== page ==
- Poster presentation
- Open Access
Reiter`s syndrome following Salmonella infection
© Indrieş; licensee BioMed Central Ltd. 2014
- Published: 15 October 2014
- Clostridium Difficile
- Chlamydia Trachomatis
- Elevated Liver Enzyme
Reactive arthritis, Reiter's syndrome is one of the seronegative arthropathies, that can be associated with intestinal infections (Shigella, Salmonella, Yersinia, Campylobacter jejuni, Clostridium difficile), sexual infections (Chlamydia trachomatis, Ureaplasma urealyticum) and lung infections (Chlamydia pneumoniae, Mycoplasma pneumoniae). Reiter's syndrome is an arthritis that occurs 1-4 weeks in response to an infection with a specific organism with urogenital or enteral gate, especially in HLA-B27 positive individuals.
We present the case of a patient of 34 years, from a family outbreak of food-borne Salmonella infection, presented 10 days after discharge from the Department of Infectious Diseases Oradea after treatment with ampicillin 4 g/day and ciprofloxacin 1 g/day, with a fever, swelling of the right ankle and left knee, accompanied by secondary functional impotence at this level and conjunctivitis. Biological: inflammatory syndrome, minimum elevated liver enzymes, negative rheumatoid factor, normal joint radiography, HLA B 27 positive; abdominal CT showed retroperitoneal inflammatory lymphadenopathy. Under antibiotic therapy, corticosteroid, anti-inflammatory and hepatoprotectives, evolution was undulating, with three episodes of relapse within 6 months.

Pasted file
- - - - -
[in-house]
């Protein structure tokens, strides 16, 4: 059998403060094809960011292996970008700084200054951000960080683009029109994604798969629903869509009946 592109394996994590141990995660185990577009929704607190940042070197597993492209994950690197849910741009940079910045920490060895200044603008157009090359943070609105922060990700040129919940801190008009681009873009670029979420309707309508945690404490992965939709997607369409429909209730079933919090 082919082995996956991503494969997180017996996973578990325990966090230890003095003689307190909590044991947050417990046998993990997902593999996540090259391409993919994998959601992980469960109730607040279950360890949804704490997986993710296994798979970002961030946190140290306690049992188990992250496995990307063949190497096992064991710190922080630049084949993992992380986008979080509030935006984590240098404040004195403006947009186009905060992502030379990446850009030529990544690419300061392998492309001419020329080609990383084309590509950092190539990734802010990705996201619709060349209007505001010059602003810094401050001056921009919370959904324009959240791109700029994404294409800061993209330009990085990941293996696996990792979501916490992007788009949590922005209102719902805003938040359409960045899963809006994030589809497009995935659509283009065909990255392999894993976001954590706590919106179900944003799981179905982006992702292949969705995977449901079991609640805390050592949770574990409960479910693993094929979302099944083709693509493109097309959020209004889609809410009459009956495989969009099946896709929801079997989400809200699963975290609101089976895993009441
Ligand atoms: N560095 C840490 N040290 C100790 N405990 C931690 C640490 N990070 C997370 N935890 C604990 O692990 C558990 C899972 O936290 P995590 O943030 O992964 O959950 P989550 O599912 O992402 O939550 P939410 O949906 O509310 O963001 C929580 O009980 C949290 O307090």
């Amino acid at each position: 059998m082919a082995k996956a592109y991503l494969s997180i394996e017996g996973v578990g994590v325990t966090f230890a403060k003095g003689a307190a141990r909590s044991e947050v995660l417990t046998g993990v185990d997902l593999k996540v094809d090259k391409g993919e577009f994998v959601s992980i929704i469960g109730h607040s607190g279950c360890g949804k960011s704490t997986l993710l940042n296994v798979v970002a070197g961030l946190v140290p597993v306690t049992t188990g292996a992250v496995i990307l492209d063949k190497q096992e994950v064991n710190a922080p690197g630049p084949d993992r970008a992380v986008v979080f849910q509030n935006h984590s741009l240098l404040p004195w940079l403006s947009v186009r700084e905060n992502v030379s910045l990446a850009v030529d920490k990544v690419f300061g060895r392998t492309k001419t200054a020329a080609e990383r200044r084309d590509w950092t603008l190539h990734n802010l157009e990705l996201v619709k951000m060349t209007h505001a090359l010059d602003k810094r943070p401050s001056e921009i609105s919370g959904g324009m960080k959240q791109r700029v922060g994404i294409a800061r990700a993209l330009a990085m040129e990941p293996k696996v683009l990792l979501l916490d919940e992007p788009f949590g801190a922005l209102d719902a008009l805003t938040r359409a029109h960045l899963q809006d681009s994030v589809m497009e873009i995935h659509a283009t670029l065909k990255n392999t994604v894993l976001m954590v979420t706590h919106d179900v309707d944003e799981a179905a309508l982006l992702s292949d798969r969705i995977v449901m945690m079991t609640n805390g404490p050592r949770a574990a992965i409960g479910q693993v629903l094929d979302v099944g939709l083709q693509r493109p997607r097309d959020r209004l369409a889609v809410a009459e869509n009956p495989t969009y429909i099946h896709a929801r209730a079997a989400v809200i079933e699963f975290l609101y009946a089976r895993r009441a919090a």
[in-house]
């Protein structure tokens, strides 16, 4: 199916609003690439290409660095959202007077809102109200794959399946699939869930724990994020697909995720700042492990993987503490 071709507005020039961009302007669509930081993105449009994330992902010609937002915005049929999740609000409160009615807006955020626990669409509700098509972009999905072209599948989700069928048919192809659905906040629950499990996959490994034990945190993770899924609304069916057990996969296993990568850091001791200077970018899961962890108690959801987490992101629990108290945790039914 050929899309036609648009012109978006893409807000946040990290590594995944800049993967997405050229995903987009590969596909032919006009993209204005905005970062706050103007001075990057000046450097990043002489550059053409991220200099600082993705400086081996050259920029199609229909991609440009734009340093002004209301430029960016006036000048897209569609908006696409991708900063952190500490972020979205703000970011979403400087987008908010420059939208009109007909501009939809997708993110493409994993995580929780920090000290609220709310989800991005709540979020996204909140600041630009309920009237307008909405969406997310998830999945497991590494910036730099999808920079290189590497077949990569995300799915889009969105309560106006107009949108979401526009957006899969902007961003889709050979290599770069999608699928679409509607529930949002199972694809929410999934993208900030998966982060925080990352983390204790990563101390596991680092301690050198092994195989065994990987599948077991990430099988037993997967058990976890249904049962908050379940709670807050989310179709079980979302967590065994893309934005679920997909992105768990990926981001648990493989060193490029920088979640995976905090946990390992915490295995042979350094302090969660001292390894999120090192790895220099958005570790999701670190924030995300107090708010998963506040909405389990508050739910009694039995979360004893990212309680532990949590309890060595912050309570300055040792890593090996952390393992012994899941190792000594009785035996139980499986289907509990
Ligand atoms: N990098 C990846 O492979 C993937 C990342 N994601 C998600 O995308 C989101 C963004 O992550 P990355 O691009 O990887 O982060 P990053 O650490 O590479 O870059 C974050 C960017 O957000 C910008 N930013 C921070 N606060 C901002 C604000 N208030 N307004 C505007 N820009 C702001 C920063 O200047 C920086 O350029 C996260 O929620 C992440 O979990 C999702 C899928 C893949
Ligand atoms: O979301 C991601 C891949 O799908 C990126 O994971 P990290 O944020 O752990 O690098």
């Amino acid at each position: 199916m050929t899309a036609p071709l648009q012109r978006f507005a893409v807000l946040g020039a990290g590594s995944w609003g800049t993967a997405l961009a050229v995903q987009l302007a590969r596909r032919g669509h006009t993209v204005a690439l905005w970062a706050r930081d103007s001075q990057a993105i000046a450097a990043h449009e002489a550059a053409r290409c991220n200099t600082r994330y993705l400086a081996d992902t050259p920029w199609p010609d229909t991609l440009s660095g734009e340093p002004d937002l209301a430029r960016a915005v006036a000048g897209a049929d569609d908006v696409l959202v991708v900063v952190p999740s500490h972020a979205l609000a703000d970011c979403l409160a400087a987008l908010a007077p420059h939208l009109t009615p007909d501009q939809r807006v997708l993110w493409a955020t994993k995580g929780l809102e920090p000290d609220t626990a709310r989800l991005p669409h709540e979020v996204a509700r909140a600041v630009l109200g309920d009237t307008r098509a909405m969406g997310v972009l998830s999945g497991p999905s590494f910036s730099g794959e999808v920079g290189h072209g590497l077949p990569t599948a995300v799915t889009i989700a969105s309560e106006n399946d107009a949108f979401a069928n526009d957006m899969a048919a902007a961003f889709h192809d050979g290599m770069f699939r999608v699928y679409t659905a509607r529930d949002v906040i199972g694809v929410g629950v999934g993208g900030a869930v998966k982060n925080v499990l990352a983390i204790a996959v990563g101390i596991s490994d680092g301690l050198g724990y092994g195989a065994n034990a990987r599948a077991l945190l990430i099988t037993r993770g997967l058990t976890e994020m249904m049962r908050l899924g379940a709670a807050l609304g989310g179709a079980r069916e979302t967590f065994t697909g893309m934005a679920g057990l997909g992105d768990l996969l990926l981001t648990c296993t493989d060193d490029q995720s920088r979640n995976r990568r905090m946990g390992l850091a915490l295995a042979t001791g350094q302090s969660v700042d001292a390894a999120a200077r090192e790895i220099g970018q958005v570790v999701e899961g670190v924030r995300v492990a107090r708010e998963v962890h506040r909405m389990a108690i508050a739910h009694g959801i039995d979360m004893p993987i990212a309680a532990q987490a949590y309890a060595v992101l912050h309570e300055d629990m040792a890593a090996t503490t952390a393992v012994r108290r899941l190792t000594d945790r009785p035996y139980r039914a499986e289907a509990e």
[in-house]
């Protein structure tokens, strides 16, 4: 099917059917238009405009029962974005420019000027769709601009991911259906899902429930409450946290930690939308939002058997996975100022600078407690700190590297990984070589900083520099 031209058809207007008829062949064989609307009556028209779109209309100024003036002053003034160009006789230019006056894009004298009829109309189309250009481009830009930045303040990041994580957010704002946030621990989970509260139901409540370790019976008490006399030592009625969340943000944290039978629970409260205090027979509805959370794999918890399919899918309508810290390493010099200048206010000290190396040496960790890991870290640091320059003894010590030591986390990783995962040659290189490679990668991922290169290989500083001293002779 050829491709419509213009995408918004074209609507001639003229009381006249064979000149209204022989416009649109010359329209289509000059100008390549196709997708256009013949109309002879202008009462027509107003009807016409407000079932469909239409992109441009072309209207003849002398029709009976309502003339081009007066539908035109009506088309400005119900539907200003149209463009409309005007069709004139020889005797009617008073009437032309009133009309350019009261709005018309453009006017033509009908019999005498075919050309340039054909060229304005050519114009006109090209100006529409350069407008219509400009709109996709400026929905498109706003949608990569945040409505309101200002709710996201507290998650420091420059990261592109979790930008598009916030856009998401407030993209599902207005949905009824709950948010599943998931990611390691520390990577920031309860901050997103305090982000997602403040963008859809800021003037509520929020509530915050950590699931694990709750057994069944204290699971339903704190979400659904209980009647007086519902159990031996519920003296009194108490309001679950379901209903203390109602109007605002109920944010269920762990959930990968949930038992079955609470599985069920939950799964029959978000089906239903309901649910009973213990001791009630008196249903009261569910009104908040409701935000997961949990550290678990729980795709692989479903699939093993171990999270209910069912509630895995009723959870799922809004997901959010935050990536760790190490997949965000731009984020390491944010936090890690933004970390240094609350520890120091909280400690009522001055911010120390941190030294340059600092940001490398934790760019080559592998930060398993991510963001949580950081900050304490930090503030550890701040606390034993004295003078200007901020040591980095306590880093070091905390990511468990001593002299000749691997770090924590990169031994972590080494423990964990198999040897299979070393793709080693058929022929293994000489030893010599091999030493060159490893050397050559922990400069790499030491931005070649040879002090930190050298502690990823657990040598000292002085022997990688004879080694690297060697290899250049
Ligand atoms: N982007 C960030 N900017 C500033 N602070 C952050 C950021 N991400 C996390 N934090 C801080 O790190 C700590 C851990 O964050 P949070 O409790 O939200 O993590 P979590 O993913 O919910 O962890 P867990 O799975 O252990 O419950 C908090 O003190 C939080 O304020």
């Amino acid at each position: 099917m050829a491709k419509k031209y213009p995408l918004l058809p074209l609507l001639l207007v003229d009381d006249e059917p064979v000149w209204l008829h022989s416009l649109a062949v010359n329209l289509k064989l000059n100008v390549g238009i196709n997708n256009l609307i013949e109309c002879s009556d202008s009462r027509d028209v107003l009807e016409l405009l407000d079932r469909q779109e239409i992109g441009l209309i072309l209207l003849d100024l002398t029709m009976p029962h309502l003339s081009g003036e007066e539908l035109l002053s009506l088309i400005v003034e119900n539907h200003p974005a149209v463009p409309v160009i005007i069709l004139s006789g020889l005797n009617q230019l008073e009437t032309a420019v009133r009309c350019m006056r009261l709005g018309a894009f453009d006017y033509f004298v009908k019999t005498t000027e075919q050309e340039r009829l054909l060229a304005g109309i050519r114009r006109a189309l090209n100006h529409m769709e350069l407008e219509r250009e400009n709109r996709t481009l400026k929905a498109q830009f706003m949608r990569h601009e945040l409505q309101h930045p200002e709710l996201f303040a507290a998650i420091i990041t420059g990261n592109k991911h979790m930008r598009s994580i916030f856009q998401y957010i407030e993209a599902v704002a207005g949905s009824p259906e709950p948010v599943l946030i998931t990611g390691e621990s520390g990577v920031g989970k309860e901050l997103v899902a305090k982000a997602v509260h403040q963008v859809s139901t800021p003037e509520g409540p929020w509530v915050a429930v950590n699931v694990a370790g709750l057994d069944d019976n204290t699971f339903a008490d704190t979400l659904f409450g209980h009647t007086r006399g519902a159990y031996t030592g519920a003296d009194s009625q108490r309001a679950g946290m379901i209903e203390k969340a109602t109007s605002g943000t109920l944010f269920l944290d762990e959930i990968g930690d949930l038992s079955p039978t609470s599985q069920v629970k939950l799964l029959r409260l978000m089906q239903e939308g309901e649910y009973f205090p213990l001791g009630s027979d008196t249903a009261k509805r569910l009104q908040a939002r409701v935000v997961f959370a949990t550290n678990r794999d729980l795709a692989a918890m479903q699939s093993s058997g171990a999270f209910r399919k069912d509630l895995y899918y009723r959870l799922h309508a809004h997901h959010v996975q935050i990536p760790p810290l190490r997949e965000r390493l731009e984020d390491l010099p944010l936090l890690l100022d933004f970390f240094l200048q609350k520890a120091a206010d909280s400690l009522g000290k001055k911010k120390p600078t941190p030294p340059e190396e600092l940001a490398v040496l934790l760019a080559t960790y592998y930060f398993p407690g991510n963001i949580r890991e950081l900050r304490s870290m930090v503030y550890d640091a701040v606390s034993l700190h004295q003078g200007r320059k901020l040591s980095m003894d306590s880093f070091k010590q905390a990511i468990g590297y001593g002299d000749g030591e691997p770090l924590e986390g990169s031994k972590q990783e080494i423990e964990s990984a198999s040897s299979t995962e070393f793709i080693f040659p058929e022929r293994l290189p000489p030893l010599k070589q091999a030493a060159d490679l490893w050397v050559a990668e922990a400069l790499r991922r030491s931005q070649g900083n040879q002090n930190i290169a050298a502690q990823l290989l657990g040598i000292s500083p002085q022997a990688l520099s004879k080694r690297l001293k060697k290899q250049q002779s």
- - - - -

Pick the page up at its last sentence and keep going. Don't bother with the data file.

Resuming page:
Antibiotic treatment during both acute infection and Reiter’s syndrome shortened the evolution period in this case.
Written informed consent was obtained from the patient for publication of this Case report and any accompanying images. A copy of the written consent is available for review by the Editor of this journal.
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